TVL BRIEFS - Pay it with strawberries

MECHANICSBURG, Pa. -- Talk about a sweet deal.

For more than two decades, the Mechanicsburg Museum Association has paid its rent in strawberries -- four of them.

Recently, museum association member Joan Quick brought four plump red berries in a plastic bag to borough council.

The payment is for rent on a building that was constructed in the 1860s by the Cumberland Valley Railroad Co. for the town's stationmaster. The borough owns the house, located on Strawberry Alley, but the association provides upkeep and has restored the home to its 19th-century appearance.

A committee created to save the house from demolition in the mid-1970s came up with the idea to pay in strawberries as a way to symbolize a spirit of cooperation.


Uncertain future

PHOENIX -- Owners of Scottsdale's foremost Wild West tourist attraction are trying to keep it from becoming a ghost town.

Rawhide Wild West Town is being threatened with foreclosure, and the owners are negotiating with the lienholder to keep from losing the park.

Rawhide is a replica Wild West town that claims to be Arizona's second-most popular attraction, behind the Grand Canyon. Nearly a million visitors from 67 countries visit annually, according to Rawhide.

Officials with Rawhide's owner, Pinnacle Sonoran Properties LLC, are meeting with the lienholder, the Jaren Corp. of Phoenix. Jaren's president, real estate developer Jerry Hirsch, bought Rawhide in 1983 and sold the majority of the attraction to Pinnacle Sonoran in 1998.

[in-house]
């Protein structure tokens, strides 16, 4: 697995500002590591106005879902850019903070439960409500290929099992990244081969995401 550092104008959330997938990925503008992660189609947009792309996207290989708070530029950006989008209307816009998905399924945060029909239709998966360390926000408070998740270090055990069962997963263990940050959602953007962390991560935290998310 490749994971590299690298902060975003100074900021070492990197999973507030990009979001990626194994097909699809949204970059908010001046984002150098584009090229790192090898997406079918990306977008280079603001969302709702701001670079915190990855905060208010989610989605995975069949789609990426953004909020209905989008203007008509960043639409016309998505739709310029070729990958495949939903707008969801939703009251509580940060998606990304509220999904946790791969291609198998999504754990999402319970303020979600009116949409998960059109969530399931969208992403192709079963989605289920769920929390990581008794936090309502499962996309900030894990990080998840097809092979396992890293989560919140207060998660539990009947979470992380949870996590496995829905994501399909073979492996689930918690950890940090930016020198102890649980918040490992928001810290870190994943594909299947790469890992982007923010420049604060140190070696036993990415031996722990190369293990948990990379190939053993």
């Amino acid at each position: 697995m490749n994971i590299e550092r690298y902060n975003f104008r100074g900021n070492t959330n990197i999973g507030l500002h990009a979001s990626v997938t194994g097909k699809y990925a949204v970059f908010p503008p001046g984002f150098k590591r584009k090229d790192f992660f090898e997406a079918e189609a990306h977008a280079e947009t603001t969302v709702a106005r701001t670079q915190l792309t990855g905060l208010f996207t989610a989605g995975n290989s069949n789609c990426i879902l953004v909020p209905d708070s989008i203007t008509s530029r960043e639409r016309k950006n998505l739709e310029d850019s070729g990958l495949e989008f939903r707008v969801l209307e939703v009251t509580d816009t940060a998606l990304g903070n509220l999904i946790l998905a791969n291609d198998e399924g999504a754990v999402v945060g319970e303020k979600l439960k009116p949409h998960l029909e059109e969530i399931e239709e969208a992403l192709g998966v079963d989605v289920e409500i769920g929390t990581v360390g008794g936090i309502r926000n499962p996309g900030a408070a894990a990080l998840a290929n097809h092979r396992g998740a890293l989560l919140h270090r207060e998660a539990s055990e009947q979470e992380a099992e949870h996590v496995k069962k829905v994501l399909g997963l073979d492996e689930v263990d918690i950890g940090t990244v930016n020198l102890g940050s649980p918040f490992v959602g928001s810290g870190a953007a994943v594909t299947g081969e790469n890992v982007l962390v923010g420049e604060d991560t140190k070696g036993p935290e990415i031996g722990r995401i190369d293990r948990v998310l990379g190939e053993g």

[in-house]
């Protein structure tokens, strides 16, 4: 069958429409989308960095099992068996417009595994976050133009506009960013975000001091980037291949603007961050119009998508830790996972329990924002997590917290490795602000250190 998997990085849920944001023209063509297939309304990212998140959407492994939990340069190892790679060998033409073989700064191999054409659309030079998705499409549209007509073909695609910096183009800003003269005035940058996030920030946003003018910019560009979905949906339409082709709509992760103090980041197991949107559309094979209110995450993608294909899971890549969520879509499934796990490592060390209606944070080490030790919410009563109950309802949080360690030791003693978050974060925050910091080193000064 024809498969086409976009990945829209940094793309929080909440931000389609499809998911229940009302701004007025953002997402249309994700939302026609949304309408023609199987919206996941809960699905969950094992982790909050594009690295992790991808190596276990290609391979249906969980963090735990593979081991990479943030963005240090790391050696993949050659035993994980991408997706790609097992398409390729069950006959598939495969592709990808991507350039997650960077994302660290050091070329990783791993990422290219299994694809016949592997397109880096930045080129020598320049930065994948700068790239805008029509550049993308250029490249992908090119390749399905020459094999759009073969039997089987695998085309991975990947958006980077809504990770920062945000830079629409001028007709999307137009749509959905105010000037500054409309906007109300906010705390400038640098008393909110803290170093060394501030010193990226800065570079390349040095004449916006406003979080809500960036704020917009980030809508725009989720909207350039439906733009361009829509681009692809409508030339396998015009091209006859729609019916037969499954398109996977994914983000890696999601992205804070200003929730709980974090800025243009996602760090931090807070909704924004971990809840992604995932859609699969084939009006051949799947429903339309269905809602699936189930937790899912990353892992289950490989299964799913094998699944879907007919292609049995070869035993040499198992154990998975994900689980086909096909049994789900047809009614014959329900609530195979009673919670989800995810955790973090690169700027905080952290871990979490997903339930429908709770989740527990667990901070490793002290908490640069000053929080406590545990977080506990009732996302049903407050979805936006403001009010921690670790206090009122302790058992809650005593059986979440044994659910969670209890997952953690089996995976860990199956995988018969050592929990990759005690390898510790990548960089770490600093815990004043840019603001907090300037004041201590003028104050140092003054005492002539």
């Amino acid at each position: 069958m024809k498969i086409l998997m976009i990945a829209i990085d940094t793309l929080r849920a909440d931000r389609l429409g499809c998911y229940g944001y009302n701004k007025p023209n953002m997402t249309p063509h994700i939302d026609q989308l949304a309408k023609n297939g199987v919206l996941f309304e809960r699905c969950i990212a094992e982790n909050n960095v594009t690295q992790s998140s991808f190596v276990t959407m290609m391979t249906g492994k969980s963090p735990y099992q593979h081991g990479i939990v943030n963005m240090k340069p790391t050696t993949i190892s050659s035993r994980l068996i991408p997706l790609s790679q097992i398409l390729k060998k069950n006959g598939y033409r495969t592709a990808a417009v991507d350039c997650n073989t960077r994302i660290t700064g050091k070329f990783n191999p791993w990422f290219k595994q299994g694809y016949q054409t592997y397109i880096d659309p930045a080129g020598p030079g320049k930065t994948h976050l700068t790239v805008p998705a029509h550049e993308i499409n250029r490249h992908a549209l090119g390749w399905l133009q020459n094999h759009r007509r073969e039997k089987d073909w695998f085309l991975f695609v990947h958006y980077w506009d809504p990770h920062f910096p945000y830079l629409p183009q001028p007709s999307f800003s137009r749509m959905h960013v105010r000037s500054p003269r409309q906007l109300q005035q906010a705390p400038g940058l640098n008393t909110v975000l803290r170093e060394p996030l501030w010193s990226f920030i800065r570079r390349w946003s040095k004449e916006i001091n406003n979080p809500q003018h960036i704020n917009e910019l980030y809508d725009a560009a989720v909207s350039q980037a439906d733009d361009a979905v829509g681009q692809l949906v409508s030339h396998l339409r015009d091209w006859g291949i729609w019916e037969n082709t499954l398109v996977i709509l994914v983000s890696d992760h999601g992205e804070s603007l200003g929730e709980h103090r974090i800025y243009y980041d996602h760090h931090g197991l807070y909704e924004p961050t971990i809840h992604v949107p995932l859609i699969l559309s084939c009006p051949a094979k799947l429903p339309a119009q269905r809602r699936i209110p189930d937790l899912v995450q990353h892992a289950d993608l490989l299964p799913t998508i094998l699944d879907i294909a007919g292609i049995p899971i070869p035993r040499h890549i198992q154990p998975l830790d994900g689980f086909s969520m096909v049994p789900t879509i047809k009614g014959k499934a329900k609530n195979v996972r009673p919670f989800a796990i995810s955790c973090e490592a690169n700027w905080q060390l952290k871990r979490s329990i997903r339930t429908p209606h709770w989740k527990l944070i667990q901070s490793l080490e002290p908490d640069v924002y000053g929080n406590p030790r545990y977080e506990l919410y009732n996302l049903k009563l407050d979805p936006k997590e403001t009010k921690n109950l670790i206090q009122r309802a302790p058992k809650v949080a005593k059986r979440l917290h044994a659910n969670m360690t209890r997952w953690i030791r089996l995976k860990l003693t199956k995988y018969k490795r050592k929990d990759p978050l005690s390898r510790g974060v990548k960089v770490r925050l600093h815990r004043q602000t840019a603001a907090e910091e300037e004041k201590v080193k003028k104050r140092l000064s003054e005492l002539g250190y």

"We're trying to work out an agreement with the owners, which will avoid a foreclosure and trustee sale," Hirsch told the Arizona Republic.

development alternative

EAST RUTHERFORD, N.J. -- A pricey plan by environmentalists would preserve the North Jersey Meadowlands in its natural state instead of yielding portions of it to commercial developers.


A plan backed by U.S. Rep. Steve Rothman would create a Meadowlands Environmental Park to preserve the area's marshes and mudflats and reverse decades of toxic abuse.

Organizers envision nature trails, environmental education centers, canoeing along the Hackensack River and endangered wildlife such as the yellow-crowned heron flourishing in the marshy swamps.

A century ago, the Meadowlands covered 21,000 acres. Today, parking lots, shopping malls and other development cover two-thirds of the land.

The plan for an environmental park, which could cost a half-billion dollars, faces hurdles as officials search for options to keep the area economically viable if the Nets, Jets and Devils leave the Meadowlands sports complex.

Federal regulators are considering a plan by Virginia-based Mills Corp. to build a 2 million-square-foot commercial development.

The company has offered to give the state 600 acres in Carlstadt in exchange for the right to build office towers, a 521-room hotel, retail shops and an indoor ski slope.

While activists fight the Mills bid, Rothman wants Congress to approve $5 million as a down payment for preserving all 8,500 undeveloped acres.

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